Start and end points of edges must be adjacent to the border of the corresponding nodes. These points at the border are called edge ports. There are several strategies to calculate edge ports:
Figure 18: Edge Port Distribution
In the proper hierarchy, long edges are split into small edge segments and dummy nodes. This ensures that edges rarely cross nodes, because the dummy nodes don't overlap other nodes. Two situations may occur:
Due to the node positioning algorithm, the edge segments at a dummy node have (nearly) the same gradient. In this case, the dummy node can be removed and the edge can be replaced by a long segment that across several levels.
Figure 19: Bending of Edges
Figure 20: Spline Layout of PERT Chart
On the other hand, it may happen that a short edge segment still crosses a node. Then additional bend points are needed. This is the case if edges start at small nodes which are close to large nodes (Fig 19, left). It is obvious that for an edge (v,w) between adjacent layers, at most two additional bend points are needed (Fig 19, middle). As a variant, we can calculate for each angular edge two additional bend points such that the edge segments are oriented strictly horizontally or vertically. Then we get an orthogonal layout (Fig 19, right). It is important that horizontal and vertical edges should not share segments, because otherwise the flow of the edges is not well visible. [Sa96a] presents a plane sweep method for the calculation of the additional bend points in time where k is the number of rows of horizontal edge segments between layer i and layer i+1.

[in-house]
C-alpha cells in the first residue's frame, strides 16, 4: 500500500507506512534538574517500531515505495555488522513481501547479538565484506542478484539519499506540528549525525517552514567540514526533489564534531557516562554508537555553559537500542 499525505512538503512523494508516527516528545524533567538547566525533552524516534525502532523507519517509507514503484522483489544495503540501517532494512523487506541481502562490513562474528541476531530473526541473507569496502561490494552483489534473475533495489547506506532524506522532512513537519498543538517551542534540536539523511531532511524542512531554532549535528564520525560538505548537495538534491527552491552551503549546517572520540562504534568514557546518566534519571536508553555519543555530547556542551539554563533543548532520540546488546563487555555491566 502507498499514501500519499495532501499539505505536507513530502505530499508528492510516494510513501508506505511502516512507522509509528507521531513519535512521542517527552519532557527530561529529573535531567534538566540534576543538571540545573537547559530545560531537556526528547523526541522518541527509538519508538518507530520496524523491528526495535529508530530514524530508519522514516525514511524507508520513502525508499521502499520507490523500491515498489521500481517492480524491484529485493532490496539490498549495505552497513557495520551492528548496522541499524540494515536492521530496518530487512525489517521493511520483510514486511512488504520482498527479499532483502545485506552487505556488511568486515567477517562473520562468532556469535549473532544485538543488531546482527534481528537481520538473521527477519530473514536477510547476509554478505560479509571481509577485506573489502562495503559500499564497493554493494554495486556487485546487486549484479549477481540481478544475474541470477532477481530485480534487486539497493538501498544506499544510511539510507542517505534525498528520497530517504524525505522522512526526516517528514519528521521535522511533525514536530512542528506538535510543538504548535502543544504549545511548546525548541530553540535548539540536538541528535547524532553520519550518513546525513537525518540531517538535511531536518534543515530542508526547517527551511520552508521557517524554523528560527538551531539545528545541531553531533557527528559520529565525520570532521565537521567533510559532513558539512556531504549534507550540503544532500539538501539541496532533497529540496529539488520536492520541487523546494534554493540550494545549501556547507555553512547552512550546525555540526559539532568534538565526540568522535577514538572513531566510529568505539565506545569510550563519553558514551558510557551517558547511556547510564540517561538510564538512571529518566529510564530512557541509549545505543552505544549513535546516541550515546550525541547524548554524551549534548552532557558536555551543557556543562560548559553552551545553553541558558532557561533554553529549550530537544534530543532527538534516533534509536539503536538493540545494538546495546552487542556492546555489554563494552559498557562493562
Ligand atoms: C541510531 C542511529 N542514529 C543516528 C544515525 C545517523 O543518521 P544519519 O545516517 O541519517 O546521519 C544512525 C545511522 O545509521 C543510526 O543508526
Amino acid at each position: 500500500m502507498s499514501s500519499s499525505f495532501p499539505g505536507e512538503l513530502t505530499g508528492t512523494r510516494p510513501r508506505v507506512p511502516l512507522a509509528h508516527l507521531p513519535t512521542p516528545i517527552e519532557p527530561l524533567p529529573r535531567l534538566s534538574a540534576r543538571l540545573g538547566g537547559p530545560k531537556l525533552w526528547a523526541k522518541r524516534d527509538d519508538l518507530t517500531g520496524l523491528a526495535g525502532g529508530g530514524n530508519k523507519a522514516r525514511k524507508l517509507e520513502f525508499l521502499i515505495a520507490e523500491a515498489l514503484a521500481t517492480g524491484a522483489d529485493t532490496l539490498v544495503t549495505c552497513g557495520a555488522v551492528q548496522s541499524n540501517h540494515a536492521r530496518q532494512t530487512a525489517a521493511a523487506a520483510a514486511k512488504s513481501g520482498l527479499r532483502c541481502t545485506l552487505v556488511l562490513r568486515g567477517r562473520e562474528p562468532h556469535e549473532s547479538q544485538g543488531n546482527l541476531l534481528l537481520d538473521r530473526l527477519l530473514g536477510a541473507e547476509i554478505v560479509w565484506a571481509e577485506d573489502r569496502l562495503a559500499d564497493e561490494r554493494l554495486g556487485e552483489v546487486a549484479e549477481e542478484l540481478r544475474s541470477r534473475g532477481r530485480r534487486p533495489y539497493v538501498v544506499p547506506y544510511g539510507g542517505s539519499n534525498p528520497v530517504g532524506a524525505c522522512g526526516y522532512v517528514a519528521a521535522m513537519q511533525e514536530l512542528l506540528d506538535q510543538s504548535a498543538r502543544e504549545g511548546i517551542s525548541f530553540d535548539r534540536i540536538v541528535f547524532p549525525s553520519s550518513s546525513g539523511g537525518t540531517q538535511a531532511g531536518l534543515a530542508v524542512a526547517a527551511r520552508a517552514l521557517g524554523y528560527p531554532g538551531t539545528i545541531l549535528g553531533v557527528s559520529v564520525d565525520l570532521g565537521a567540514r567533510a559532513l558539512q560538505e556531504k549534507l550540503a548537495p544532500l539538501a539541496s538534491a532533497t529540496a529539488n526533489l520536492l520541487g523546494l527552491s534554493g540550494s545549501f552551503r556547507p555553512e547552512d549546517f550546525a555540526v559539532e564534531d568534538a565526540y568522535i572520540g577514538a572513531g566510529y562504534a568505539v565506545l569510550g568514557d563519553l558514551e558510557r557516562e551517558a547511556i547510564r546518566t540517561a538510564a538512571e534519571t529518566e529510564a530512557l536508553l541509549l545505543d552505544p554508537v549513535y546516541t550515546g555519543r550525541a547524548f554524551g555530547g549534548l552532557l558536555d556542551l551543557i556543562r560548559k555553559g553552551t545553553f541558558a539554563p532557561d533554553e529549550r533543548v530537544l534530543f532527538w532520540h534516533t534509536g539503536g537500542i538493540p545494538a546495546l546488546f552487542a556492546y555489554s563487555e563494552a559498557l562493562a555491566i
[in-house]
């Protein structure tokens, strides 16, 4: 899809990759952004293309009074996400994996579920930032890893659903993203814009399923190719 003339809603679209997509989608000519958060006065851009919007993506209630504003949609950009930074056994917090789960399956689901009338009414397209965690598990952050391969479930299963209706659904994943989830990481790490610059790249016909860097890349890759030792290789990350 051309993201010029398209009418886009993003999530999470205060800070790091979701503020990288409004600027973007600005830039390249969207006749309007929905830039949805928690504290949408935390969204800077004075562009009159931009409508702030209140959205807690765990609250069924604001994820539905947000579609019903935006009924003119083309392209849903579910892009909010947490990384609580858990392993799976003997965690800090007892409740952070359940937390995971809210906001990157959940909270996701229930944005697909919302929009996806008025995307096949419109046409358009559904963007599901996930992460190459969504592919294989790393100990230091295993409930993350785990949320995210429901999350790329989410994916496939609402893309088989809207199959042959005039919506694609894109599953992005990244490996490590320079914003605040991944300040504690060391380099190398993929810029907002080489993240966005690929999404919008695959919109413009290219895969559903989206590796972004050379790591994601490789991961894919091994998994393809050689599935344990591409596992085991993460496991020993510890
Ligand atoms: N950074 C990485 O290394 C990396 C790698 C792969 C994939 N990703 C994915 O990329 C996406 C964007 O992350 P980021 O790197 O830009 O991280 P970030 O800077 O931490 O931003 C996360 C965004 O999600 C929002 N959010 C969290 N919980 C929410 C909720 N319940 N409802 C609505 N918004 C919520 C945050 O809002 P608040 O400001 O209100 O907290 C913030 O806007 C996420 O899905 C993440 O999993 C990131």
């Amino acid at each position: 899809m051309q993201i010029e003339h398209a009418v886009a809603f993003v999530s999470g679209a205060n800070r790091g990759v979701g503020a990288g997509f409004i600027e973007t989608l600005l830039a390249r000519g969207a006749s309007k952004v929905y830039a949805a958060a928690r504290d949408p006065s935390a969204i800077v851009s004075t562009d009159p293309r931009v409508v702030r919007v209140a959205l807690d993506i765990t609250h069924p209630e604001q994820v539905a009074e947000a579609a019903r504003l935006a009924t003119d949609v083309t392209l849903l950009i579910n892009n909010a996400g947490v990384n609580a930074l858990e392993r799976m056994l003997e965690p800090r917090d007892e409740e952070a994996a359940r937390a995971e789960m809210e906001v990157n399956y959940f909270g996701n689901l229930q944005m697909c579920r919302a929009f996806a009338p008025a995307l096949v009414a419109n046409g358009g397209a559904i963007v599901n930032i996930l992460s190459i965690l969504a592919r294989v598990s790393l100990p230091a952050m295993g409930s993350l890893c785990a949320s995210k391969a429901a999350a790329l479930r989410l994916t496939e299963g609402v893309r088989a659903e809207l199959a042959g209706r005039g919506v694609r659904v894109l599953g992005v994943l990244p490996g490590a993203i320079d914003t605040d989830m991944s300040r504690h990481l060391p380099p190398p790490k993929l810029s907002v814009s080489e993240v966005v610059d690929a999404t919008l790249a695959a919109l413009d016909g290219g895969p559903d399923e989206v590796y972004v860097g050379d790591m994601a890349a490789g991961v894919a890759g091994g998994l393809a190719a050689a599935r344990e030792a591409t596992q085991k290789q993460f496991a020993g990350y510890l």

The final result is a routing of edges such that edges never cross nodes. The drawing of an edge is a polygon. [Sa94] and [GKN93] present methods to convert this polygon into a sequence of splines with smooth transitions instead of bend points. Fig. 20 shows a PERT chart with spline edges.
Figure 21: Neighbored Nodes
Figure 22: Annotated Syntax Tree